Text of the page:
Do More Wedding Guests Make A Happier Marriage?

Newsy (Aug. 20, 2014) — A new study found couples who had at least 150 guests at their weddings were more likely to report being happy in their marriages. Video provided by Newsy
Powered by NewsLook.com
Ebola-Hit Sierra Leone's Freetown a City on Edge

Ebola-Hit Sierra Leone's Freetown a City on Edge

AFP (Aug. 19, 2014) — Residents of Sierra Leone's capital voice their fears as the Ebola virus sweeps through west Africa. Duration: 00:56 Video provided by AFP
Powered by NewsLook.com

Search ScienceDaily

Number of stories in archives: 140,361

Find with keyword(s):
 
Enter a keyword or phrase to search ScienceDaily for related topics and research stories.

Save/Print:
Share:  

Breaking News:
from the past week

In Other News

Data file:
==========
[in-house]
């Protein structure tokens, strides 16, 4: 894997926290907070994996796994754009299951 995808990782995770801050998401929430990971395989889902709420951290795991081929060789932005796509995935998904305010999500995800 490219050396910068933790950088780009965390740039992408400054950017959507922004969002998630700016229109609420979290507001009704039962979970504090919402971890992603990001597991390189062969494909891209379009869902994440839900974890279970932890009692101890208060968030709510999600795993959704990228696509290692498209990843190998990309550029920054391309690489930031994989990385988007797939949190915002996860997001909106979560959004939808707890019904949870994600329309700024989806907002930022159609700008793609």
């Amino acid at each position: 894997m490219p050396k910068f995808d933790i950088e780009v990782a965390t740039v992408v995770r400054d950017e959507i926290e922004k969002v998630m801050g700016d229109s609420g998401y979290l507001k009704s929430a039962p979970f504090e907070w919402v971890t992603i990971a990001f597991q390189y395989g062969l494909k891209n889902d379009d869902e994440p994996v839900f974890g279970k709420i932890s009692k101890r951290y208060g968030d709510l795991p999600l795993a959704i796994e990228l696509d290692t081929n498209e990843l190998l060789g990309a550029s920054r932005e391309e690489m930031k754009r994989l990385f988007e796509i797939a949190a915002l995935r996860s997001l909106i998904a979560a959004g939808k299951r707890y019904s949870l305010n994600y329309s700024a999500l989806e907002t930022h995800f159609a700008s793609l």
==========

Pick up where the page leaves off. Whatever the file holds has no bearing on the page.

... from NewsDaily.com

Science News

Health News

Environment News

Technology News



Save/Print:
Share:  

Free Subscriptions


Get the latest science news with ScienceDaily's free email newsletters, updated daily and weekly. Or view hourly updated newsfeeds in your RSS reader:

Get Social & Mobile


Keep up to date with the latest news from ScienceDaily via social networks and mobile apps:

Have Feedback?


Tell us what you think of ScienceDaily -- we welcome both positive and negative comments. Have any problems using the site? Questions?
Mobile iPhone Android Web
Follow Facebook Twitter Google+
Subscribe RSS Feeds Email Newsletters
Latest Headlines Health & Medicine Mind & Brain Space & Time Matter & Energy Computers & Math Plants & Animals Earth & Climate Fossils & Ruins